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Environmental water in the Glenelg River triggered a marathon swim for one estuary perch in 2014–15, which made an upstream journey of more than 300 kilometres.

Environmental watering has allowed native fish to move between important habitats along the Glenelg River and its tributaries.

The estuary perch was able to get so far upriver due to a better connection of the freshwater part of the river to the estuary after fish barriers were removed, together with an increase in water flow.

Estuary Perch 

Bryce Morden, Water Resources Planner at Glenelg Hopkins Catchment Management Authority said, "It's great to see estuary perch returning to this part of the river following their disappearance from the area since the construction of Rocklands Reservoir in the early 1950s."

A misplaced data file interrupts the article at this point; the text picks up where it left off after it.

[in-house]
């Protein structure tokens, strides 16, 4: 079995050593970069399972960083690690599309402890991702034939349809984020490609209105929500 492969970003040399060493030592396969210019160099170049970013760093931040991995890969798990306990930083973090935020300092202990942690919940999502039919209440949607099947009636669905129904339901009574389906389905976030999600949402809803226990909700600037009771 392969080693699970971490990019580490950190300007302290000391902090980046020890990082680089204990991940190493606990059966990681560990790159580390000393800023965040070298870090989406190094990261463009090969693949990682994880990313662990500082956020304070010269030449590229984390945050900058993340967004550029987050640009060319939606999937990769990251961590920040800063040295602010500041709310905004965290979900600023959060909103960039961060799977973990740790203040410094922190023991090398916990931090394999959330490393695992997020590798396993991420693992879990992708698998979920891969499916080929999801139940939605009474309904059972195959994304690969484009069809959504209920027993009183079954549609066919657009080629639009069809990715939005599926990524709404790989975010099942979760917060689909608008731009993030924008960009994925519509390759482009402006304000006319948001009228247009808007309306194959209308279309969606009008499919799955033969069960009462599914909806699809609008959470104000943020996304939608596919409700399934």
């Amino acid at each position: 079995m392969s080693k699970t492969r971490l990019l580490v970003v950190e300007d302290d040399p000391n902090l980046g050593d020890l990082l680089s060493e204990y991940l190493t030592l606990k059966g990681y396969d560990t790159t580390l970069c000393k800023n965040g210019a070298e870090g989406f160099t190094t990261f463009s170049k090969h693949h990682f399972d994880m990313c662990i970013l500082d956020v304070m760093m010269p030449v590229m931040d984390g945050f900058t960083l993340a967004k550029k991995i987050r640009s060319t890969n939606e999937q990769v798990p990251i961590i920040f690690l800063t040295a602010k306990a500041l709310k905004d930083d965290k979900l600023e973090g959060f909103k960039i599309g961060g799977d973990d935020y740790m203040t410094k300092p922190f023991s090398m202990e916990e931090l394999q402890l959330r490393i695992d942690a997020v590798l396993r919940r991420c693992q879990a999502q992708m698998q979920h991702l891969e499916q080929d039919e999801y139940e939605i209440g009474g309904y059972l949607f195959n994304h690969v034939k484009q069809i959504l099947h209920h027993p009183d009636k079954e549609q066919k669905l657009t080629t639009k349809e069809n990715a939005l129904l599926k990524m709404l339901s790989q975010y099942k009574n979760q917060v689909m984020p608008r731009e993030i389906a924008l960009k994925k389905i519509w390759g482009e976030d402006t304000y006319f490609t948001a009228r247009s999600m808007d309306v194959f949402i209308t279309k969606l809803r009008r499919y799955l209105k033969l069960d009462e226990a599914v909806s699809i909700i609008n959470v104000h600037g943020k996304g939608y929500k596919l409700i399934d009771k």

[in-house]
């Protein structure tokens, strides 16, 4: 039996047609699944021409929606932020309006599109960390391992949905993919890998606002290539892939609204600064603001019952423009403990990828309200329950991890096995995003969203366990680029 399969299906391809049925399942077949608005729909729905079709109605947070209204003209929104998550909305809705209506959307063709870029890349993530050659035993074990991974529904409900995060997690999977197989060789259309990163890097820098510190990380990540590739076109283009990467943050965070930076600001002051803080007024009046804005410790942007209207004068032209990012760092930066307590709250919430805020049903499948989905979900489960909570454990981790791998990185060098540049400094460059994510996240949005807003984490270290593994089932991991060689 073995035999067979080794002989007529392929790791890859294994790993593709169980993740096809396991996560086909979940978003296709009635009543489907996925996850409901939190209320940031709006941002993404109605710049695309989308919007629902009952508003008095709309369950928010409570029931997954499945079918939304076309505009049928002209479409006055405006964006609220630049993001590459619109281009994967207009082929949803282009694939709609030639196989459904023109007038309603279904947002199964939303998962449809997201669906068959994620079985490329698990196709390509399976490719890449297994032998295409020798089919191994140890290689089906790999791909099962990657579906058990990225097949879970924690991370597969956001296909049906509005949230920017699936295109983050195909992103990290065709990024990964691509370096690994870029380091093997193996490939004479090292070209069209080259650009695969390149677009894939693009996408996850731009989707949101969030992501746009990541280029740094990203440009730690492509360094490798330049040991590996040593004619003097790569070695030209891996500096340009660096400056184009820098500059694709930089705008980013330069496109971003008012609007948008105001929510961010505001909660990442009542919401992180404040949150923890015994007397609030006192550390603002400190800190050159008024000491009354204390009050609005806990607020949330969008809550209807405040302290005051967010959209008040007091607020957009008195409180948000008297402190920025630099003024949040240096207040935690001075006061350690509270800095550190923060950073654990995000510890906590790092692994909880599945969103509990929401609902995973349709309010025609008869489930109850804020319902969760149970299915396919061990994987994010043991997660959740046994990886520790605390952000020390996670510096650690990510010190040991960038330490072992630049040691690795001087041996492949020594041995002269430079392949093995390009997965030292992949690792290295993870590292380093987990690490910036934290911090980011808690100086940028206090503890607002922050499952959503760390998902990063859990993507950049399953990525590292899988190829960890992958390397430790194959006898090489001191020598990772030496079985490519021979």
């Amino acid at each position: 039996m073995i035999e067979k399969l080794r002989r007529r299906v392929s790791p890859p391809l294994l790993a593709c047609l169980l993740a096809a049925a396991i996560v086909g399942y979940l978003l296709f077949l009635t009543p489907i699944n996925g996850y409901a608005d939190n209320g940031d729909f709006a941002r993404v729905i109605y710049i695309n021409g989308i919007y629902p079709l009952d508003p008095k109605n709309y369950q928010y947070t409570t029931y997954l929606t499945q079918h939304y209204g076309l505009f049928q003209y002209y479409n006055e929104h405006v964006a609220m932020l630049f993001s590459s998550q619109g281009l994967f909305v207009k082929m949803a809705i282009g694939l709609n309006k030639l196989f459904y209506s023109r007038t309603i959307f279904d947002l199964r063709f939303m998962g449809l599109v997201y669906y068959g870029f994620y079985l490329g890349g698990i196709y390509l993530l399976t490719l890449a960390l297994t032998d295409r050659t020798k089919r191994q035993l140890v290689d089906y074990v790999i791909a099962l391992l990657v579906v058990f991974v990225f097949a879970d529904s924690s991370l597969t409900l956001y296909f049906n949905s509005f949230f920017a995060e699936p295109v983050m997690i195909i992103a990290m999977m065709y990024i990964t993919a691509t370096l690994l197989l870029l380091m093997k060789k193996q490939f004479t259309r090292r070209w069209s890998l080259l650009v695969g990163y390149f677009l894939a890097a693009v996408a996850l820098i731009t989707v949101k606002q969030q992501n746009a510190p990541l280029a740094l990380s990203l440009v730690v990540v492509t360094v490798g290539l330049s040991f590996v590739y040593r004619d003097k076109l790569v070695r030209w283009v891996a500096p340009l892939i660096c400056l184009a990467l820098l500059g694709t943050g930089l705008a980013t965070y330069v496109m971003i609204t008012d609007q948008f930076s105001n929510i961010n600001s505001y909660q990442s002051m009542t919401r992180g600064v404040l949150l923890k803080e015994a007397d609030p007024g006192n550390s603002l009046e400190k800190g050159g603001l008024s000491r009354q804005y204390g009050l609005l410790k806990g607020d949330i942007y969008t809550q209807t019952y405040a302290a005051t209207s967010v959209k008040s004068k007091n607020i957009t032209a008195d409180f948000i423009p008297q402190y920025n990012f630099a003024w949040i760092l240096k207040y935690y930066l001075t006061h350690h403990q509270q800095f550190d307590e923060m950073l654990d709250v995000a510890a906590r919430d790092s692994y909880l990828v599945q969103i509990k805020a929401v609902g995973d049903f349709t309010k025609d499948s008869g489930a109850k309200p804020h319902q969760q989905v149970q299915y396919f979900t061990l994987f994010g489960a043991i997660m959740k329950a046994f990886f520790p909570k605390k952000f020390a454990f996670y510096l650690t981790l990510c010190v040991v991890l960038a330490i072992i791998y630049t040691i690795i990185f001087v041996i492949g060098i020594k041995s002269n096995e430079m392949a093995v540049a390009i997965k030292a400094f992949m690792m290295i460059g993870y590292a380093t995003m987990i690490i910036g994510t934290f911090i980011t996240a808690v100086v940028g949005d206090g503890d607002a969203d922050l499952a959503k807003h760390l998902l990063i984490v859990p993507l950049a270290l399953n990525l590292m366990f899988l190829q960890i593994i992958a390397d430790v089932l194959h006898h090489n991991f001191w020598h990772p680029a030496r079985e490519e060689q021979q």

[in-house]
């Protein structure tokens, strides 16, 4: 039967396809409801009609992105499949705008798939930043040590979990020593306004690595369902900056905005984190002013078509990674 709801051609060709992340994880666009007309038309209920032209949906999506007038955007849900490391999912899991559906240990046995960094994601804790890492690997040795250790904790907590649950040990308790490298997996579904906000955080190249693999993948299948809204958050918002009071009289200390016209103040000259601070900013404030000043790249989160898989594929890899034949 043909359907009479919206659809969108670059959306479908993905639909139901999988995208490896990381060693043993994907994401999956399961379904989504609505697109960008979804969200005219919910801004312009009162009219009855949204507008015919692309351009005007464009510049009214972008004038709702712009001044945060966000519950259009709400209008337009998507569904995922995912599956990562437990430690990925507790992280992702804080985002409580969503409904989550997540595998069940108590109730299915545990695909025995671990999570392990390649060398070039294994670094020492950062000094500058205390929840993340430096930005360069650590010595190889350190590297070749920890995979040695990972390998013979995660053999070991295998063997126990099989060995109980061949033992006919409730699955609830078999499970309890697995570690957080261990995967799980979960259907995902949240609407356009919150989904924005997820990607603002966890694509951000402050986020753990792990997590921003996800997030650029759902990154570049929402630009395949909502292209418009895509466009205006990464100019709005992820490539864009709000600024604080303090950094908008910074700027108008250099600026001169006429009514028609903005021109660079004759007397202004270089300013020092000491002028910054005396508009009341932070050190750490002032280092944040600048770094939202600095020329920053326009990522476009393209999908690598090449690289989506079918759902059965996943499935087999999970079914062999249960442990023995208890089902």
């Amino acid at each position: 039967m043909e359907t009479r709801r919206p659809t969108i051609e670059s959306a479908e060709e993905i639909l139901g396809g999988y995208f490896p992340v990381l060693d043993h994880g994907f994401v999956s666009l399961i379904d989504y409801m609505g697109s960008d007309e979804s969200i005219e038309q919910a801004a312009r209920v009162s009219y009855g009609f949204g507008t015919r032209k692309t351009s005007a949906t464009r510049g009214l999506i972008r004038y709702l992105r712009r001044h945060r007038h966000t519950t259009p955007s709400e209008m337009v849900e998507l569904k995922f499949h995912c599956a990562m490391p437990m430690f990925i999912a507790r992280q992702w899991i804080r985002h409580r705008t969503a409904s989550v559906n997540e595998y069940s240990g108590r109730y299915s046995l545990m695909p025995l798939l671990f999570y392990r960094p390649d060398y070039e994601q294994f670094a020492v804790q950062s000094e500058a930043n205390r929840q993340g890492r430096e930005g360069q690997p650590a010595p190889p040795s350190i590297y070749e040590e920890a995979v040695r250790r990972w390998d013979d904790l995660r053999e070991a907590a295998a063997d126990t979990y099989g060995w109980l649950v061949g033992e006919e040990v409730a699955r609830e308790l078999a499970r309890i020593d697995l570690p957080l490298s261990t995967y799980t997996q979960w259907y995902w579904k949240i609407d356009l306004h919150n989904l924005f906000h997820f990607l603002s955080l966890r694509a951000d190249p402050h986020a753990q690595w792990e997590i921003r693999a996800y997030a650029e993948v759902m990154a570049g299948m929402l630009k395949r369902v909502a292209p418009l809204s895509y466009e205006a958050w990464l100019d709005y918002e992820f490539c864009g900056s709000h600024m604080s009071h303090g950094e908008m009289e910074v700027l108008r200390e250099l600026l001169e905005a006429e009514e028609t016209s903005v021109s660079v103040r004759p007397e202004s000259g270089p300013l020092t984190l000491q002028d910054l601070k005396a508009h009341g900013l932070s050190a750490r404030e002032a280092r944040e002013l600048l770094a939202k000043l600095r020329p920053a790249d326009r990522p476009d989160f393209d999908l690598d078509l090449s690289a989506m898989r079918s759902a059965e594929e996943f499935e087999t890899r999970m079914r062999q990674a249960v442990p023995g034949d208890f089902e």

According to monitoring undertaken by Glenelg Hopkins Catchment Management Authority, threatened native fish and key recreational native fish at more sites and in greater numbers in the Glenelg system following targeted environmental watering.

"Environmental water releases from Rocklands Reservoir and associated riparian improvements along the river has seen native fish and other aquatic animals returning.

Pygmy perch, blackfish, tupong and individuals from other native fish species have all been caught in high numbers. We also saw a large array of waterbirds, water rats and platypus," Bryce said.

"Fish surveys have also shown successful breeding occurred through winter and spring, with young fish found at most sites along the river."

"While these improvements have been encouraging, dry conditions through the late winter and spring meant that management priorities for 2014–15 shifted to maintaining the improvements achieved in recent years and preparing for dry conditions ahead."

This story explains how environmental water is helping the region's rivers pull through drought.